Miss A Columnist

Meera Rajagopalan is the Austin Editor for Miss A. A proud Longhorn, Meera earned her journalism degree from UT. Some of her hobbies include event planning, writing and baking. She loves trying new recipes and experimenting with food. Her latest creation was Pistachio Fudge. A tech nerd at heart, Meera loves cool iPhone apps and geeking out with friends about social media trends. Aside from the tech stuff, Meera also enjoys discovering new fonts. There’s something about finding the perfect font to help enhance titles. Besides her hobbies, Meera loves free stuff. So far besides tons of samples, she’s won concert tickets, movie passes (compliments of Do512) and a cooking class.

Recap: Ballet Austin’s Romeo And Juliet At The Long Center

From the first note to the final bow, Ballet Austin’s Romeo and Juliet production at The Long Center for the Performing Arts was timeless.

(Photo Credit: Tony Spielberg)

On Friday, May 11, I had the opportunity to attend opening night of the ballet. The Shakespearean tragedy has always been my favorite of the Bards and seeing Artistic Director Stephen Mills’ interpretation was inspiring.

Before the ballet began, Kaitlyn Moise, Ballet Austin’s Community Education Associate, held a brief lecture and question and answer session. During this “Footlights” session, Moise gave a refresher course on the play. Moise dated the play back to an Italian folktale called “Giulietta e Romeo.” As Moise spoke, the backstage crew was hard at work getting last minute preparations ready for the ballet. Tommy Bourgeois’ and Tony Tucci’s scenic design was simple, yet intricate.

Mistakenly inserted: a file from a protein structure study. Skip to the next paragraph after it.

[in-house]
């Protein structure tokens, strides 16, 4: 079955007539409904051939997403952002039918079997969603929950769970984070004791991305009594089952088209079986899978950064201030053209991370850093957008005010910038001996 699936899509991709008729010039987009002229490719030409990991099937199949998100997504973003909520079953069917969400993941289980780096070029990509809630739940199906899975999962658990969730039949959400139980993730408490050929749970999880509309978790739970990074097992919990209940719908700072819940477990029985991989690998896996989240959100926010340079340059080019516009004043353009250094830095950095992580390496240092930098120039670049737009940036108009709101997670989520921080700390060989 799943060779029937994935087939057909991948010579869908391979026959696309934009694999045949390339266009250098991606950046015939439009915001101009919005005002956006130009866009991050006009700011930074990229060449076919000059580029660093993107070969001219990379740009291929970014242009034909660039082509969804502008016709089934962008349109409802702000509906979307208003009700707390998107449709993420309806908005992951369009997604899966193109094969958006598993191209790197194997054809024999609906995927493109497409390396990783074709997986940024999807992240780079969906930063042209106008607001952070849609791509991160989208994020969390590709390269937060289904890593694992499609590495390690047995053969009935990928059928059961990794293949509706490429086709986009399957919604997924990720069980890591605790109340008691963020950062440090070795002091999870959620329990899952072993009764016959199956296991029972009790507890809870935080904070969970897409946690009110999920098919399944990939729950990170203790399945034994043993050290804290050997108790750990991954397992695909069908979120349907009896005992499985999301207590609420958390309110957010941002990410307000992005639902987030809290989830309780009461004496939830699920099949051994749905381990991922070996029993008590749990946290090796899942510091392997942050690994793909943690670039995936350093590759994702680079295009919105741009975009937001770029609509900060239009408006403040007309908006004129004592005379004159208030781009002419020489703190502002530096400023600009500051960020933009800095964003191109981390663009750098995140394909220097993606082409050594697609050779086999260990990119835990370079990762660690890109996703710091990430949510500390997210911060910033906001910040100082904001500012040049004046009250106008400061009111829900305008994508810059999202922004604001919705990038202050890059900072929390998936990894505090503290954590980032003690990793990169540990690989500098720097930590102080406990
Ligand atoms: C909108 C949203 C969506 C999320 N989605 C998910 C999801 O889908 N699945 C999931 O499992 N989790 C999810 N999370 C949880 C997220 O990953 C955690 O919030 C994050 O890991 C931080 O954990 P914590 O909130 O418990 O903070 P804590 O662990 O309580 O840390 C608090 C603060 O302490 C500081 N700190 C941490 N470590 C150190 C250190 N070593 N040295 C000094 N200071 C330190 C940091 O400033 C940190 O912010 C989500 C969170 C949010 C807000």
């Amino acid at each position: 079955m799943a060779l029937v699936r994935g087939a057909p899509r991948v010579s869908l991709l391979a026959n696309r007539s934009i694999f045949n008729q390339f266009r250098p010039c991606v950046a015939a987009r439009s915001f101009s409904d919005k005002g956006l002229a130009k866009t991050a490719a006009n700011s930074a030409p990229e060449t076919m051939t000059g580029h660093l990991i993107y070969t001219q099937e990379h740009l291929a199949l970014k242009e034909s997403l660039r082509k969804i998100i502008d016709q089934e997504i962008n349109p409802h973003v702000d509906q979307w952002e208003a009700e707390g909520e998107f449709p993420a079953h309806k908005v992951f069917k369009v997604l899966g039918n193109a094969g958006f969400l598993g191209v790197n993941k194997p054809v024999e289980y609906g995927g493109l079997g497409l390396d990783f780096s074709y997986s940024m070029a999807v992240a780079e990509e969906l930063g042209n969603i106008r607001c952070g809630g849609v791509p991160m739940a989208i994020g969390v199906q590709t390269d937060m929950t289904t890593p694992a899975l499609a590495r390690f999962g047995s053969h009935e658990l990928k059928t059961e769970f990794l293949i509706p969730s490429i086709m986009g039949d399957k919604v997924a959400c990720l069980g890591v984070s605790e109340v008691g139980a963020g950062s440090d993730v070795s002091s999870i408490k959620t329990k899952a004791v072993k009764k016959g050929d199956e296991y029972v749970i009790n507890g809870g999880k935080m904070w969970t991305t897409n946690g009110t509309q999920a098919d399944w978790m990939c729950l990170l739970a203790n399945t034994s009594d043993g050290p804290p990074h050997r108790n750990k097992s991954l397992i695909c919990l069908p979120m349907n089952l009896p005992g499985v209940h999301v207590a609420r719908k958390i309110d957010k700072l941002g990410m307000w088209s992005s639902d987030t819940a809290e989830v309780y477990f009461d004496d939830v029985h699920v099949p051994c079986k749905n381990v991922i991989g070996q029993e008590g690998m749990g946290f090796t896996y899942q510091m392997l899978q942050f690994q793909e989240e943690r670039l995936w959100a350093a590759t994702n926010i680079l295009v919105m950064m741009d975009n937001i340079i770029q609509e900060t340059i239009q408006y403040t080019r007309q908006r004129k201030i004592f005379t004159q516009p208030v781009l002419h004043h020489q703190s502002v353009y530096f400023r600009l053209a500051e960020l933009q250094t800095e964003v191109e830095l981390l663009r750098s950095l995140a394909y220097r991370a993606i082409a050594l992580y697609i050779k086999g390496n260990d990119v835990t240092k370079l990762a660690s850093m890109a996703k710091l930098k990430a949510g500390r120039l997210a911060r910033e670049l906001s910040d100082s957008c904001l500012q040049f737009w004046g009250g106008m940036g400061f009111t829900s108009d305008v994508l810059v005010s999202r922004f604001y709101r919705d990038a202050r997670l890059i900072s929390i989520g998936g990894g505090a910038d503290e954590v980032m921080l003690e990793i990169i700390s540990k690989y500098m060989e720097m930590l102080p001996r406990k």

(Photo Credit: Tony Spielberg)

Once the play began, there was constant action. The costumes, the music and the passion in the star-crossed lovers’ movements made the story that much more real.

The Austin Symphony Orchestra, under the direction of Music Director Peter Bay, helped tell the story of the feuding families. One of my favorite parts of Sergei Prokofiev’s score was that each character had their own theme music, fitting to their character.

It was interesting to see the play told through this non-verbal art form. With “sword-fighting, energetic dancing, and gorgeous ball scenes,” there was an excellent balance of comedy and tragedy.

The heaviness of the tragedy did have its comical moments. Romeo’s best friend and cousin, Mercutio and Benvolio, respectively, gave the audience some needed laughs. With their wild antics and pranks, the duo helped  balance out of this heaviness.

While Romeo and Juliet rounds out Ballet Austin’s 2011-2012 season, the upcoming 2012-2013 season is filled with exciting pieces for everyone.

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